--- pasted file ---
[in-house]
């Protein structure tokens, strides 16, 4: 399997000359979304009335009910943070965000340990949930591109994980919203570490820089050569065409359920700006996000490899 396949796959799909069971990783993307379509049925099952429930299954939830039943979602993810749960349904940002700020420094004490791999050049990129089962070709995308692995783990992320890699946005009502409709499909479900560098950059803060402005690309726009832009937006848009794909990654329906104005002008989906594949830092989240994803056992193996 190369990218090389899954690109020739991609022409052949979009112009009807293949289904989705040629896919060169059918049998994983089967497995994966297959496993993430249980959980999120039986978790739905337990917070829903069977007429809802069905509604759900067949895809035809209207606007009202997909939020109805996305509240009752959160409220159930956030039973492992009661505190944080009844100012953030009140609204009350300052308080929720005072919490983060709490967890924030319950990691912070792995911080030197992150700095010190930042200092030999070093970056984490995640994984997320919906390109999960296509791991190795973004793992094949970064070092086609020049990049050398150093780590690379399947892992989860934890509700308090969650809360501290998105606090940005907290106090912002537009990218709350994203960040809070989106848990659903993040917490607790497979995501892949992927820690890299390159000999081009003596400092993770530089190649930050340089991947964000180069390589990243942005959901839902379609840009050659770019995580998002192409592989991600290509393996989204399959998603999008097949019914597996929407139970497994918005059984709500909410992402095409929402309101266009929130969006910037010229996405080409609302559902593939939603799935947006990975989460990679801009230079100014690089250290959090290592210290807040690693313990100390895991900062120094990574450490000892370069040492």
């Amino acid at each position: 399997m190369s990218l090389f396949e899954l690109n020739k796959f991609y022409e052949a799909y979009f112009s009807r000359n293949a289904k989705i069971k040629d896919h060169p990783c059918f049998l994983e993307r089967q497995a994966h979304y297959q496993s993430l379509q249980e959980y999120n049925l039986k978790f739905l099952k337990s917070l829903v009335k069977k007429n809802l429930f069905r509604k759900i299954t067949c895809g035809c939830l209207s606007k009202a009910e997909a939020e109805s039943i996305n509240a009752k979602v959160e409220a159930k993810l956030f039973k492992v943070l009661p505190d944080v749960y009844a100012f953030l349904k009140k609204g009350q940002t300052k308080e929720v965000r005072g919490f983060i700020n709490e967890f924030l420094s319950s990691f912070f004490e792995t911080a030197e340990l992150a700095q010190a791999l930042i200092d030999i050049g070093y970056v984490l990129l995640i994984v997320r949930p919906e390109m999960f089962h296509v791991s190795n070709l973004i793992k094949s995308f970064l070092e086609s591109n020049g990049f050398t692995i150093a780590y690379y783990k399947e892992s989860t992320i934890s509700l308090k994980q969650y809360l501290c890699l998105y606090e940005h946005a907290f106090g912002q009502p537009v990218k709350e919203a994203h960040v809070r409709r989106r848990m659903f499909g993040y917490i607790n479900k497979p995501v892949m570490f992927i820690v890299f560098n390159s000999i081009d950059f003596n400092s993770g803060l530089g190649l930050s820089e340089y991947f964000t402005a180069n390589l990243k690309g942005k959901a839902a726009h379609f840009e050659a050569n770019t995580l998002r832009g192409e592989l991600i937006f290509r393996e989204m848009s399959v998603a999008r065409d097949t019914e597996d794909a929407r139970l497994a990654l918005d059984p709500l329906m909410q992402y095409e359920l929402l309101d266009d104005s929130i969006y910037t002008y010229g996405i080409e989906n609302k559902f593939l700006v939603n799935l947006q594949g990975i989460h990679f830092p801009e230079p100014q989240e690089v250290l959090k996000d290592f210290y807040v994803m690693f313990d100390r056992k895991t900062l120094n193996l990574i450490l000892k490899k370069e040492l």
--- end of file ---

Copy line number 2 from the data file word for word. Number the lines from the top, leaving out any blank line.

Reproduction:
């Protein structure tokens, strides 16, 4: 399997000359979304009335009910943070965000340990949930591109994980919203570490820089050569065409359920700006996000490899 396949796959799909069971990783993307379509049925099952429930299954939830039943979602993810749960349904940002700020420094004490791999050049990129089962070709995308692995783990992320890699946005009502409709499909479900560098950059803060402005690309726009832009937006848009794909990654329906104005002008989906594949830092989240994803056992193996 190369990218090389899954690109020739991609022409052949979009112009009807293949289904989705040629896919060169059918049998994983089967497995994966297959496993993430249980959980999120039986978790739905337990917070829903069977007429809802069905509604759900067949895809035809209207606007009202997909939020109805996305509240009752959160409220159930956030039973492992009661505190944080009844100012953030009140609204009350300052308080929720005072919490983060709490967890924030319950990691912070792995911080030197992150700095010190930042200092030999070093970056984490995640994984997320919906390109999960296509791991190795973004793992094949970064070092086609020049990049050398150093780590690379399947892992989860934890509700308090969650809360501290998105606090940005907290106090912002537009990218709350994203960040809070989106848990659903993040917490607790497979995501892949992927820690890299390159000999081009003596400092993770530089190649930050340089991947964000180069390589990243942005959901839902379609840009050659770019995580998002192409592989991600290509393996989204399959998603999008097949019914597996929407139970497994918005059984709500909410992402095409929402309101266009929130969006910037010229996405080409609302559902593939939603799935947006990975989460990679801009230079100014690089250290959090290592210290807040690693313990100390895991900062120094990574450490000892370069040492």